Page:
BioNews writes about the recently-published Sea Turtle Conservation Bonaire (STCB) 2019 annual report. “Last year marked an important year as new research provided insight into local green and hawksbill turtle populations. Understanding annual shifts and long-term trends for these turtles will provide key information to designing conservation strategies for the future.”
STCB works to collect vital information concerning turtle population trends. Using in-water survey methods, STCB volunteers and staff were able to identify and count sea turtles to help estimate annual abundance. Using data collected from the west coast and Klein Bonaire, from 2003-2018, STCB documented stable green and hawksbill turtle populations, fluctuating around 500 and 70 individuals respectively. Unfortunately, there has not been enough data from the east coast to draw similar conclusions, however, STCB is hoping to begin surveying the east coast this year.
Foraging: Lac Bay is an important foraging area for green turtles. Through net-capture surveys conducted between 2003 and 2018, STCB was able to show an increase in green turtle populations within the bay. They documented a total population of around 500 individuals in 2018. Unfortunately, due to the influx of sargassum in the bay and the resulting health concern over water quality, STCB was not able to conduct all surveys in 2019. Bonaire is an important developmental habitat for green and hawksbill sea turtles. Through capturemark-recapture research, STCB learned that green turtles in Lac Bay grow almost twice as much as green turtles on the west coast. Understanding differences in populations and the relationship between these environments and the health of sea turtles can be used to convey the importance of conserving crucial foraging habitats.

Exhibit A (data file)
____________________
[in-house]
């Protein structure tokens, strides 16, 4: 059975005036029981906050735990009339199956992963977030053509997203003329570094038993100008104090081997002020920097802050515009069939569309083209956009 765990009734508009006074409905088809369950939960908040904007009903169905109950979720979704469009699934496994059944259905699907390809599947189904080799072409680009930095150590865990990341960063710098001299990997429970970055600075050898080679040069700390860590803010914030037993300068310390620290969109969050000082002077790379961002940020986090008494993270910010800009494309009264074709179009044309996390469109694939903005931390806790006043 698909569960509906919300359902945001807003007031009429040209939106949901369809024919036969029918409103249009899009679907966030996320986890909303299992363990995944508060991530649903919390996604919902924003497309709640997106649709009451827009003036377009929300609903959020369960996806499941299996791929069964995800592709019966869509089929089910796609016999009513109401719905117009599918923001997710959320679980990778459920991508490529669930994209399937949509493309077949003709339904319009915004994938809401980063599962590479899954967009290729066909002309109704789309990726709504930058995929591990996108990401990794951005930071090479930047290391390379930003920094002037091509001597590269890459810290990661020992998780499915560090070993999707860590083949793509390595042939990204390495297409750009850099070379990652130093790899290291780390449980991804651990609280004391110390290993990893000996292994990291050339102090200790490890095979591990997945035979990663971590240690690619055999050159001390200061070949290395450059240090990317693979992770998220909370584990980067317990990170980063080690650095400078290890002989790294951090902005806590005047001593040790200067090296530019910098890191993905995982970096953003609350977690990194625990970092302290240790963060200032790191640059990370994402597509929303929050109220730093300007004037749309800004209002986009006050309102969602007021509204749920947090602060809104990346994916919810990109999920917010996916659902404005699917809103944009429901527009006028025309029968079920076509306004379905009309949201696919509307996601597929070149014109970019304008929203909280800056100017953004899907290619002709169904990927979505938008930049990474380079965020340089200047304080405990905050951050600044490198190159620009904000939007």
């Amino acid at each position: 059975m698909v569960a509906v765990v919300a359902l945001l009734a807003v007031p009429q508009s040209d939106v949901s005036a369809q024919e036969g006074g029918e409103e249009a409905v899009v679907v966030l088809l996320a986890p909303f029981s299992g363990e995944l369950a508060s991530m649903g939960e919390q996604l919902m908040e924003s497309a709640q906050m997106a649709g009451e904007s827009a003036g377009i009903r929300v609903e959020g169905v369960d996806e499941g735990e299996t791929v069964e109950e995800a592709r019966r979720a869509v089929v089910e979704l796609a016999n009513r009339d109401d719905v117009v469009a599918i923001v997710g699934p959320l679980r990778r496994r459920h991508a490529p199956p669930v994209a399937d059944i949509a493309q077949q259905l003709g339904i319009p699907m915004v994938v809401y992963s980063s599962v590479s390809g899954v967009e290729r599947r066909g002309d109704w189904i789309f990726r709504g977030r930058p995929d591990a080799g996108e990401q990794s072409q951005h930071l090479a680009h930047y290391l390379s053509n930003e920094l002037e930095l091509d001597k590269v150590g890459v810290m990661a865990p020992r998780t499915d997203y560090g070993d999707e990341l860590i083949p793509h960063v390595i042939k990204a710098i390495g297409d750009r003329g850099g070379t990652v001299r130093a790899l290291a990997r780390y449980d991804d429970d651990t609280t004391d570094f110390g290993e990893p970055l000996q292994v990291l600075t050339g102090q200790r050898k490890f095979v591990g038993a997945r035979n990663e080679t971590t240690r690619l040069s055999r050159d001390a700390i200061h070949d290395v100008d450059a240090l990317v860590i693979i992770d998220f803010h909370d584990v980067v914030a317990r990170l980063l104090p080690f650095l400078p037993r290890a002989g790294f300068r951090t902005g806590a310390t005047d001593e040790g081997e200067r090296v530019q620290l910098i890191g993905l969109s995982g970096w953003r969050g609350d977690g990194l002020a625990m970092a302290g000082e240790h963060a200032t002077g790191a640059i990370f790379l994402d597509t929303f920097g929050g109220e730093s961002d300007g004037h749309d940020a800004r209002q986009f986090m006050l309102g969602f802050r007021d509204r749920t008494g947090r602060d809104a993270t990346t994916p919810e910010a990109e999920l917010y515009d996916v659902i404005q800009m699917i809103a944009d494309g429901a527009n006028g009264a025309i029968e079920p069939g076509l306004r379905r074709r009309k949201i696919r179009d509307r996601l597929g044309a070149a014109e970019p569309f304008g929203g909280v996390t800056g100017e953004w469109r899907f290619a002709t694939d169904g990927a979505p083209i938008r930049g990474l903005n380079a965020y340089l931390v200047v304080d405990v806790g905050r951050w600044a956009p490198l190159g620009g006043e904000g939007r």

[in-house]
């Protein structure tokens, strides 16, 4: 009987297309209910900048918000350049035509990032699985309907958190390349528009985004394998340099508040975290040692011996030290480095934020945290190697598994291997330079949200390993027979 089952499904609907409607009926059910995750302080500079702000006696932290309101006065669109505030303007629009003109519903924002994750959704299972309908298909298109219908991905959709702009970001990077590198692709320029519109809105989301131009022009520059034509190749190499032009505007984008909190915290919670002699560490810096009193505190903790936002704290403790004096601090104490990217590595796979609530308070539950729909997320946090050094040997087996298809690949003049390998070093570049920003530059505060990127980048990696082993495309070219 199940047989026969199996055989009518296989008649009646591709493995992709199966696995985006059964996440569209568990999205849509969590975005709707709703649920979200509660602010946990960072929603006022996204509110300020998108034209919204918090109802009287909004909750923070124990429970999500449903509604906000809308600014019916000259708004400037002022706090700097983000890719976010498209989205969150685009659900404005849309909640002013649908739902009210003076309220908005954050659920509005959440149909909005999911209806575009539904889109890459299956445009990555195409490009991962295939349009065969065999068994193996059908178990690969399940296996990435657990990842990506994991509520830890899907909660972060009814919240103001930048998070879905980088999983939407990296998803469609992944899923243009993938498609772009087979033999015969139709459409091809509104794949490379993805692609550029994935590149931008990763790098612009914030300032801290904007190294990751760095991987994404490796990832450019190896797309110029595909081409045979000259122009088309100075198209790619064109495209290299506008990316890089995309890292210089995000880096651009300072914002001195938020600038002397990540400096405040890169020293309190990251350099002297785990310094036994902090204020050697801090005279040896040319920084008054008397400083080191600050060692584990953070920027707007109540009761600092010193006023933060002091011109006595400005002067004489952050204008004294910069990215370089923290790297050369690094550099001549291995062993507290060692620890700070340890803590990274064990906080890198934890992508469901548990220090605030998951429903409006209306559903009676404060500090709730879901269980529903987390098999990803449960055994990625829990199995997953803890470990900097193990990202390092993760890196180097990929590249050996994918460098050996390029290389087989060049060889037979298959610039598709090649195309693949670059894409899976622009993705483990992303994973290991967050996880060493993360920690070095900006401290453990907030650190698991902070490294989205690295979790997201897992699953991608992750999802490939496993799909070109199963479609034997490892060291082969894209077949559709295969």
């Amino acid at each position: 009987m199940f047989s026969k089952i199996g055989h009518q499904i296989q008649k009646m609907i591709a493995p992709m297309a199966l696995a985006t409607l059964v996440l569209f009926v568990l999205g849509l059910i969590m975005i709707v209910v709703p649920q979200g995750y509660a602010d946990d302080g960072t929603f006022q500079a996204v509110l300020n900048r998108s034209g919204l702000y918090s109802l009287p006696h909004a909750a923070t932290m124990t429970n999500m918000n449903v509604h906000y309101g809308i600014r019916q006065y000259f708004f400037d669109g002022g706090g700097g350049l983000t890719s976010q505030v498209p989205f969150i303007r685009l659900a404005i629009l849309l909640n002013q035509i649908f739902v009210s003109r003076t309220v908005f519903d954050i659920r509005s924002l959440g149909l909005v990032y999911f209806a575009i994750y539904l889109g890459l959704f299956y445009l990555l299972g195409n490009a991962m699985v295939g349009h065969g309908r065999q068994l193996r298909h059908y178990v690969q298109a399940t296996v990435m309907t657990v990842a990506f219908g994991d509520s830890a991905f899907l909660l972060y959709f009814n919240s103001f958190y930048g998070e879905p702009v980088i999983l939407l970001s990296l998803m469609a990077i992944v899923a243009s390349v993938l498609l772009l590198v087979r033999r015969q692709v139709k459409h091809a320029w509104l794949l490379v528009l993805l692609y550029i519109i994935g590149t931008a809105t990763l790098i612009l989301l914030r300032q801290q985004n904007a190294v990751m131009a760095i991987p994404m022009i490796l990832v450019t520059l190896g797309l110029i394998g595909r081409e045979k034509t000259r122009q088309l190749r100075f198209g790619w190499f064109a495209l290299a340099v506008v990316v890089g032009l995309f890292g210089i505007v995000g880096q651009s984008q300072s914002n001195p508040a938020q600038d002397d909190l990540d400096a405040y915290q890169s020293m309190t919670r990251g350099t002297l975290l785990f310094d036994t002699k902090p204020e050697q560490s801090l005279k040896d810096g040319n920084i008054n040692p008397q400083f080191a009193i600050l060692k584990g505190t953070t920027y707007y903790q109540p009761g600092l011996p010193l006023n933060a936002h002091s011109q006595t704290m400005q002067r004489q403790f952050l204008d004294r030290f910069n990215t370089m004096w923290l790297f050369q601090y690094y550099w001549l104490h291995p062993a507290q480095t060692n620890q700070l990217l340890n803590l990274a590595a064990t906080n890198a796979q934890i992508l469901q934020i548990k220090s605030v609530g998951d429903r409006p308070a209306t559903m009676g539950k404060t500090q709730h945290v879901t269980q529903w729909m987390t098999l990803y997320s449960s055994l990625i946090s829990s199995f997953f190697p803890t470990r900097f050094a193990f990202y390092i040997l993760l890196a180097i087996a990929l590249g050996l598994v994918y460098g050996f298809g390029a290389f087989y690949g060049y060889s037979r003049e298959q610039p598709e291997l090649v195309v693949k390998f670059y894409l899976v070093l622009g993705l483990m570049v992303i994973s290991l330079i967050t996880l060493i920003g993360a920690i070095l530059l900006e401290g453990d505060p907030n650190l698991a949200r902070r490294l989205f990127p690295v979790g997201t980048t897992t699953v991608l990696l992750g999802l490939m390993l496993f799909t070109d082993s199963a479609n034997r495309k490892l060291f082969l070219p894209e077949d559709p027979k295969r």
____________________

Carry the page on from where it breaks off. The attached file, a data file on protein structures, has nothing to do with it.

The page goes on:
Nesting: Bonaire is also an important nesting site for sea turtles. STCB volunteers and staff walk the beaches commonly used by sea turtles to identify possible nests. These areas are then monitored and after a successful hatching event, nests are excavated and inventoried. This data has been used to show stable long-term nesting trends for both hawksbill and loggerhead turtles on Bonaire. Successful breakthroughs were made in researching turtle migratory practices through the use of satellite transmitters. Since 2003, STCB has deployed 26 satellite transmitters on adult sea turtles. Understanding the migratory patterns of sea turtles, along with their foraging and breeding habits, is essential in designing conservation plans to protect these species.
Public Outreach: In addition to sea turtle monitoring and research, STCB has an extensive public outreach program which they use to teach both locals and visitors about these important endangered animals. STCB also provides hands on opportunities to get involved through fishing line and beach clean ups throughout the year. Increasing community involvement and overall understanding of these creatures is key in enacting positive change. To find more ways you can get involved, check out STCB’s website for public speaking events, volunteer opportunities or ways to donate: http://www.bonaireturtles.org/wp/
Report your sightings: Please report any sightings or photos you have of sea turtles and other species on https://dutchcaribbean.observation.org. This is a free website and app which allows local citizens to report sightings of important plants and animals. These tools are available in over 40 languages and can be used by biologists and citizens and tourists alike. Species reports by local communities are invaluable for nature conservation efforts to help increase public awareness and overall species protection. Besides, Observation.org is working together with Naturalis Biodiversity Center on automated species identification software. Your uploaded photos are of great value to make this possible. For questions, please contact research@DCNAnature.org.
For more information and the full STCB annual report, visit BioNews at https://www.dcnanature.org/wp-content/uploads/2020/06/BioNews35.pdf.